I imagine that every parent thinks that their child is beautiful, it is the natural order of things as they are part of you. But Joshua has certainly grown up to become a handsome young man and with the most winning smile. Since he was small, he has laughed and smiled here on holiday more than anywhere else I know, it simply makes him happy. As a result, I have captured plenty of beaming photographs while we have been away this week and so I have quite an album from this trip, what with all my beautiful sunrises and Joshua’s smiling face!
Joshua’s good looks will not make him any more popular, but his smile is definitely infectious and it wins him friends, even with strangers. He usually catches somebody’s eye while out and about and gives them a wave or grin. I can recall his swimming teacher, when he was younger, saying to me that it was ” such a shame, as he looks so normal” and I was so stunned at the time that I hardly knew what to say in response. I think that I spluttered something about it not being a shame at all, we thought he was gorgeous. She seemed to be suggesting that his good looks were wasted on a child with special needs as he would never grew up to live independently and find love, or am I being over-sensitive? Perhaps in her mind, to look normal was a compliment? But whatever she meant by it, what a crass, insensitive thing to say to anyone and particularly when she worked with special needs children day in and day out, she should have known better and I ought to have made a complaint.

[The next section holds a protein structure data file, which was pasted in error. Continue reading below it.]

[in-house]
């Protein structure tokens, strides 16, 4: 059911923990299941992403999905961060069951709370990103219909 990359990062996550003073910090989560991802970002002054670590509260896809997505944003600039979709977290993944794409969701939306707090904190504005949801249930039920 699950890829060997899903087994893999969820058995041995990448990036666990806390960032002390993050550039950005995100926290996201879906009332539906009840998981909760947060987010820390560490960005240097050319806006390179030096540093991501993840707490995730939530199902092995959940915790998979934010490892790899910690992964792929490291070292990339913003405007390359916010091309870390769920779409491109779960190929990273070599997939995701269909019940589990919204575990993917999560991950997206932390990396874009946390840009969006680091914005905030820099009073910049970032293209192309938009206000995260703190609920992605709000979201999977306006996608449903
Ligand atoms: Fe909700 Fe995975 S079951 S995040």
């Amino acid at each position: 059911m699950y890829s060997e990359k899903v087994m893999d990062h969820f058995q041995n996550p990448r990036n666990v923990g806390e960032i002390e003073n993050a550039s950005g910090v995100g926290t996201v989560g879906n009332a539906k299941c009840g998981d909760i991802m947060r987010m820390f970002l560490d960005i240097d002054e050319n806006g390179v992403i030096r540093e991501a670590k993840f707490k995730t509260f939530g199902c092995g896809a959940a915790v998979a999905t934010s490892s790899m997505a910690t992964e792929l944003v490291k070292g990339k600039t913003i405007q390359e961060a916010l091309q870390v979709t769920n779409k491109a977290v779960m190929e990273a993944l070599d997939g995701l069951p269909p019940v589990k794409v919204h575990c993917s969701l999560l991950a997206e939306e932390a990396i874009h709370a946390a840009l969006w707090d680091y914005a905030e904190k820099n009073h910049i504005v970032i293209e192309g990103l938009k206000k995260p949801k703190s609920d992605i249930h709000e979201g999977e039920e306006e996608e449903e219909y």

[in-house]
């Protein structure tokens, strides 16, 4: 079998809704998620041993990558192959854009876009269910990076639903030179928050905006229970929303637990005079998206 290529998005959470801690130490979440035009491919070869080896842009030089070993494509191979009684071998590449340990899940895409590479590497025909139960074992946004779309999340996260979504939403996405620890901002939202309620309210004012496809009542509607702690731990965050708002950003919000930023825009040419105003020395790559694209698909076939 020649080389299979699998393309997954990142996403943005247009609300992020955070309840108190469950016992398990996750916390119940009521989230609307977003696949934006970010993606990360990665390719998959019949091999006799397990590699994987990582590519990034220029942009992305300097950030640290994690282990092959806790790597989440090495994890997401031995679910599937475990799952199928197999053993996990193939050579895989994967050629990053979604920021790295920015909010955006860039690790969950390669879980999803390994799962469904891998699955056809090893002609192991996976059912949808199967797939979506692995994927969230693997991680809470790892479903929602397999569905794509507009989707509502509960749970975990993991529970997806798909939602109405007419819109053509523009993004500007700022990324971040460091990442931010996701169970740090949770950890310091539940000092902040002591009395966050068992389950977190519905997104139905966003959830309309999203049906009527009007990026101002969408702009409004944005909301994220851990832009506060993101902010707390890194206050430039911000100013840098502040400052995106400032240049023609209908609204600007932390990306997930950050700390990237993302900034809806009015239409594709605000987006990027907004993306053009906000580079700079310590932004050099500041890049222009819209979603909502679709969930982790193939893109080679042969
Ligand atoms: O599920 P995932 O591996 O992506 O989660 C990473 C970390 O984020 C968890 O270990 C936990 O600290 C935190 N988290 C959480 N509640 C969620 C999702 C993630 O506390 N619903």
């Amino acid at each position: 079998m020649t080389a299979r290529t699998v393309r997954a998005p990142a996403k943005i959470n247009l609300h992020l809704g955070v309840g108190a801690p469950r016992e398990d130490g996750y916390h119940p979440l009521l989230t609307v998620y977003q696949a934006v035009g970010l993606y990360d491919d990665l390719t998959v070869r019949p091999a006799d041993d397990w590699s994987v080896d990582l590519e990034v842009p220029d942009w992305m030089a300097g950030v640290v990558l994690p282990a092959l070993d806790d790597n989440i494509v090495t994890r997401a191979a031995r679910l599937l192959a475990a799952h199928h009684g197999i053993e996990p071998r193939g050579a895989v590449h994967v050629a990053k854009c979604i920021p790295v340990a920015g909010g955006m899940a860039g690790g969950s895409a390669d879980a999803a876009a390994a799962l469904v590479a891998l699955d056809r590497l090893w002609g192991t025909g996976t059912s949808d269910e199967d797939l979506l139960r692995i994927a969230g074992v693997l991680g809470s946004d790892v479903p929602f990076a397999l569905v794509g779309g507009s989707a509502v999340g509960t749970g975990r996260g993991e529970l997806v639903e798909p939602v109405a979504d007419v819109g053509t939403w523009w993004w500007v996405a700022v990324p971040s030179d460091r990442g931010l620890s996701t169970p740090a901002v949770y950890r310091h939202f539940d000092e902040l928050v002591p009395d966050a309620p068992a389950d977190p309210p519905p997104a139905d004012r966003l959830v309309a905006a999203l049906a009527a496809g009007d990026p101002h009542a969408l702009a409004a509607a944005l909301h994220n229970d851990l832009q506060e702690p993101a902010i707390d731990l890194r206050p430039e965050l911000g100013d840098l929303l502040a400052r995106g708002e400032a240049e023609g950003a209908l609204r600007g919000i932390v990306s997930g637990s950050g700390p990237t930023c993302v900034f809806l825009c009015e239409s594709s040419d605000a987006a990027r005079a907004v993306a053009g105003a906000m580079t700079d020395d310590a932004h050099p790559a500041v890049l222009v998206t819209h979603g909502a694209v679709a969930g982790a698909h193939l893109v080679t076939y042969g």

Joshua’s lopsided gait, his big NHS splints and boots, his ineffective, twisted right hand and his behaviour, give away that he has special needs, even to those who are unfamiliar with disability. But there are many with invisible disabilities, such as autism, where the untrained eye might struggle to diagnose them. These are the more vulnerable young people potentially, as they may feel as though they can go to the shops alone or even play outside with friends, but their view of the world may well get them into trouble. If they do look normal then the world may not make allowances for them, in the same way that they are made for Joshua. He will never be out alone, he will always need a carer/companion and in this way he is protected, but in finding their independence, those with invisible disabilities need to be taught additional skills about keeping themselves safe. That is an extra dimension to raising a child with special needs that I have not needed to worry about particularly, as Joshua is always with trusted adults who will do their utmost to keep him safe.
But in the meantime, I hope that Joshua will make the most of his last full day of holiday in our Happy Place, as our week has flown by.